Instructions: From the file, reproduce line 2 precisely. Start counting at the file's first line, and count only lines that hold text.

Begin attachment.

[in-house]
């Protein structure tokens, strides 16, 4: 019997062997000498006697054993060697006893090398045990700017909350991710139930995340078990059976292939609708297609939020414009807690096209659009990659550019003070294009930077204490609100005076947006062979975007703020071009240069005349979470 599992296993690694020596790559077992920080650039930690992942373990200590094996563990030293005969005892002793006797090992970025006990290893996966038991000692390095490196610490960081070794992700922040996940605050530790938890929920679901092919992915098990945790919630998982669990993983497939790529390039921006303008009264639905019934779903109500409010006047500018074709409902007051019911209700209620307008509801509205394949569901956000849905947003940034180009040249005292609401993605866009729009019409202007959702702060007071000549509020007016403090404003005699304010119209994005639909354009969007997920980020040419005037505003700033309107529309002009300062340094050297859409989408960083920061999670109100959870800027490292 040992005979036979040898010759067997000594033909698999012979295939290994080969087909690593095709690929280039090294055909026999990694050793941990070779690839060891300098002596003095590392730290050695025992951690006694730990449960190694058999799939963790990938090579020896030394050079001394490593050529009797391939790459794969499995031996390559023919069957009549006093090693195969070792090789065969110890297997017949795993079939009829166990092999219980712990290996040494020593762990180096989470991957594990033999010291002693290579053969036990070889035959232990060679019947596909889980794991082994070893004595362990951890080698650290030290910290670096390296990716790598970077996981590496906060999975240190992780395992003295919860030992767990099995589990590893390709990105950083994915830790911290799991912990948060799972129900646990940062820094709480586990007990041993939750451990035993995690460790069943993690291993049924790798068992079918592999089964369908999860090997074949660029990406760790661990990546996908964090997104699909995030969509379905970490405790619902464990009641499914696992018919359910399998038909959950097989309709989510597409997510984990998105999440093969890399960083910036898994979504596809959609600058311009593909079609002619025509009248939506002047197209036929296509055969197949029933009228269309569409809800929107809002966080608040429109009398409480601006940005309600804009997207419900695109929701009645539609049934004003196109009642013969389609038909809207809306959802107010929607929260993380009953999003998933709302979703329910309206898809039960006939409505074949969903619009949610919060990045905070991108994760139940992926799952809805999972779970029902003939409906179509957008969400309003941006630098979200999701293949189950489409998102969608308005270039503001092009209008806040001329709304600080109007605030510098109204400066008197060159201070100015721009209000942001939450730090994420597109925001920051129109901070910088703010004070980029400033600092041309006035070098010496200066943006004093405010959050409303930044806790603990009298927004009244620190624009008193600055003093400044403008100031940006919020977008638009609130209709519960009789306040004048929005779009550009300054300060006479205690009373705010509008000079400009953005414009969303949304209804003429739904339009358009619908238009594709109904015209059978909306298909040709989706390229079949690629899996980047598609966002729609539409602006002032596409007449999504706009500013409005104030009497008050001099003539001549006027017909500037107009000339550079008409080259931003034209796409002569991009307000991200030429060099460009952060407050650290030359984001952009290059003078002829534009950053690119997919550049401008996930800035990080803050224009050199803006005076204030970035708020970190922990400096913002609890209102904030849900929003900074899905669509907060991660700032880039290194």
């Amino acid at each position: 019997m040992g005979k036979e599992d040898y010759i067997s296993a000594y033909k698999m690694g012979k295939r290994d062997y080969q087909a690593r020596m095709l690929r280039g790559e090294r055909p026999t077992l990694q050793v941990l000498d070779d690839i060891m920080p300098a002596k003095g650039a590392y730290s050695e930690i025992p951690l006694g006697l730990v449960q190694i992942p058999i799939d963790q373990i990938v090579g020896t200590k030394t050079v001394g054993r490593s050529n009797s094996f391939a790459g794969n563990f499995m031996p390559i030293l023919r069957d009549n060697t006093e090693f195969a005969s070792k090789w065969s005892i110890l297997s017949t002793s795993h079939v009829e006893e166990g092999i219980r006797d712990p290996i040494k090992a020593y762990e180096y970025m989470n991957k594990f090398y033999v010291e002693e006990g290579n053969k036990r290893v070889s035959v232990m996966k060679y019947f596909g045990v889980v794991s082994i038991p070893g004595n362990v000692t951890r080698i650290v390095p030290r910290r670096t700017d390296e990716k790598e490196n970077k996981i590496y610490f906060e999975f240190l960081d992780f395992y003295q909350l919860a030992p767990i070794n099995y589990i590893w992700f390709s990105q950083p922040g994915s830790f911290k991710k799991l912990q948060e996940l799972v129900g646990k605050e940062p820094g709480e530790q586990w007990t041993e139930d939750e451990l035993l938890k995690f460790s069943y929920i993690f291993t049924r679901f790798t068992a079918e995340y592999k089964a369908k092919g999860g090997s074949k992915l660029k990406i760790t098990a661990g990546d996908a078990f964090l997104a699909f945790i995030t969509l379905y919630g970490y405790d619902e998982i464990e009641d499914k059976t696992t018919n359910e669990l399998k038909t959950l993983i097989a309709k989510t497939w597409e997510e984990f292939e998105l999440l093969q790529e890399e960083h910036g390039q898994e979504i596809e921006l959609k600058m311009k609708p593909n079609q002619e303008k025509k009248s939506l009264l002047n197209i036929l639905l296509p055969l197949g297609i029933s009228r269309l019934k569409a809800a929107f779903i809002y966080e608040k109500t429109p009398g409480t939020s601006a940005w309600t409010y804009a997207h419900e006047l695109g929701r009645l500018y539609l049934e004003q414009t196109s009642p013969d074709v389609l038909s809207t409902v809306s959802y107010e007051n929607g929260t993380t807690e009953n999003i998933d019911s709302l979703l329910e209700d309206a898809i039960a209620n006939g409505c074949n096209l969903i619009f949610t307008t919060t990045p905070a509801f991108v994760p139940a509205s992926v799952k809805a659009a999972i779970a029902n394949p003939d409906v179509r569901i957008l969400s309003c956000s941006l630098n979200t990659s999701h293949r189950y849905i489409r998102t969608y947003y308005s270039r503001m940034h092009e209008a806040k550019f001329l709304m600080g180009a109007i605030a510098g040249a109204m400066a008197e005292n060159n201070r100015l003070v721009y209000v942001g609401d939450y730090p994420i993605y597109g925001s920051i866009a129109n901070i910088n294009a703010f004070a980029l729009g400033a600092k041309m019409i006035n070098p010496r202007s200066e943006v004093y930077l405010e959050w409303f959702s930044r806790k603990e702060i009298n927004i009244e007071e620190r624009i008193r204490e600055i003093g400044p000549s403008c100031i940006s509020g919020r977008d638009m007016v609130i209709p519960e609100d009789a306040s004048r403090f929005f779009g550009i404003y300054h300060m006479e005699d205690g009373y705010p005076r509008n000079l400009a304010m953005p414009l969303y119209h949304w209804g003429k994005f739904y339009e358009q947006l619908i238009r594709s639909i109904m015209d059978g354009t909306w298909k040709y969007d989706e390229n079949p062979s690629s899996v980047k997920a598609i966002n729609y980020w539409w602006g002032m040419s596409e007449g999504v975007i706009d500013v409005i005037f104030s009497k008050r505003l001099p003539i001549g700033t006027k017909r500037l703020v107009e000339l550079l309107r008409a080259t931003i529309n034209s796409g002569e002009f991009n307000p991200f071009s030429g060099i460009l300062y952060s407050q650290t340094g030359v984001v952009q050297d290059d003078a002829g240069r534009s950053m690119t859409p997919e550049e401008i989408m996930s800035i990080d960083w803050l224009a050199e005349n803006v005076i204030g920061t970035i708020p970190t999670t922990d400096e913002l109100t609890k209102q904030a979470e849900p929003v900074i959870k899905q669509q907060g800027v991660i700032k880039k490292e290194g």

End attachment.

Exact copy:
């Protein structure tokens, strides 16, 4: 019997062997000498006697054993060697006893090398045990700017909350991710139930995340078990059976292939609708297609939020414009807690096209659009990659550019003070294009930077204490609100005076947006062979975007703020071009240069005349979470 599992296993690694020596790559077992920080650039930690992942373990200590094996563990030293005969005892002793006797090992970025006990290893996966038991000692390095490196610490960081070794992700922040996940605050530790938890929920679901092919992915098990945790919630998982669990993983497939790529390039921006303008009264639905019934779903109500409010006047500018074709409902007051019911209700209620307008509801509205394949569901956000849905947003940034180009040249005292609401993605866009729009019409202007959702702060007071000549509020007016403090404003005699304010119209994005639909354009969007997920980020040419005037505003700033309107529309002009300062340094050297859409989408960083920061999670109100959870800027490292 040992005979036979040898010759067997000594033909698999012979295939290994080969087909690593095709690929280039090294055909026999990694050793941990070779690839060891300098002596003095590392730290050695025992951690006694730990449960190694058999799939963790990938090579020896030394050079001394490593050529009797391939790459794969499995031996390559023919069957009549006093090693195969070792090789065969110890297997017949795993079939009829166990092999219980712990290996040494020593762990180096989470991957594990033999010291002693290579053969036990070889035959232990060679019947596909889980794991082994070893004595362990951890080698650290030290910290670096390296990716790598970077996981590496906060999975240190992780395992003295919860030992767990099995589990590893390709990105950083994915830790911290799991912990948060799972129900646990940062820094709480586990007990041993939750451990035993995690460790069943993690291993049924790798068992079918592999089964369908999860090997074949660029990406760790661990990546996908964090997104699909995030969509379905970490405790619902464990009641499914696992018919359910399998038909959950097989309709989510597409997510984990998105999440093969890399960083910036898994979504596809959609600058311009593909079609002619025509009248939506002047197209036929296509055969197949029933009228269309569409809800929107809002966080608040429109009398409480601006940005309600804009997207419900695109929701009645539609049934004003196109009642013969389609038909809207809306959802107010929607929260993380009953999003998933709302979703329910309206898809039960006939409505074949969903619009949610919060990045905070991108994760139940992926799952809805999972779970029902003939409906179509957008969400309003941006630098979200999701293949189950489409998102969608308005270039503001092009209008806040001329709304600080109007605030510098109204400066008197060159201070100015721009209000942001939450730090994420597109925001920051129109901070910088703010004070980029400033600092041309006035070098010496200066943006004093405010959050409303930044806790603990009298927004009244620190624009008193600055003093400044403008100031940006919020977008638009609130209709519960009789306040004048929005779009550009300054300060006479205690009373705010509008000079400009953005414009969303949304209804003429739904339009358009619908238009594709109904015209059978909306298909040709989706390229079949690629899996980047598609966002729609539409602006002032596409007449999504706009500013409005104030009497008050001099003539001549006027017909500037107009000339550079008409080259931003034209796409002569991009307000991200030429060099460009952060407050650290030359984001952009290059003078002829534009950053690119997919550049401008996930800035990080803050224009050199803006005076204030970035708020970190922990400096913002609890209102904030849900929003900074899905669509907060991660700032880039290194």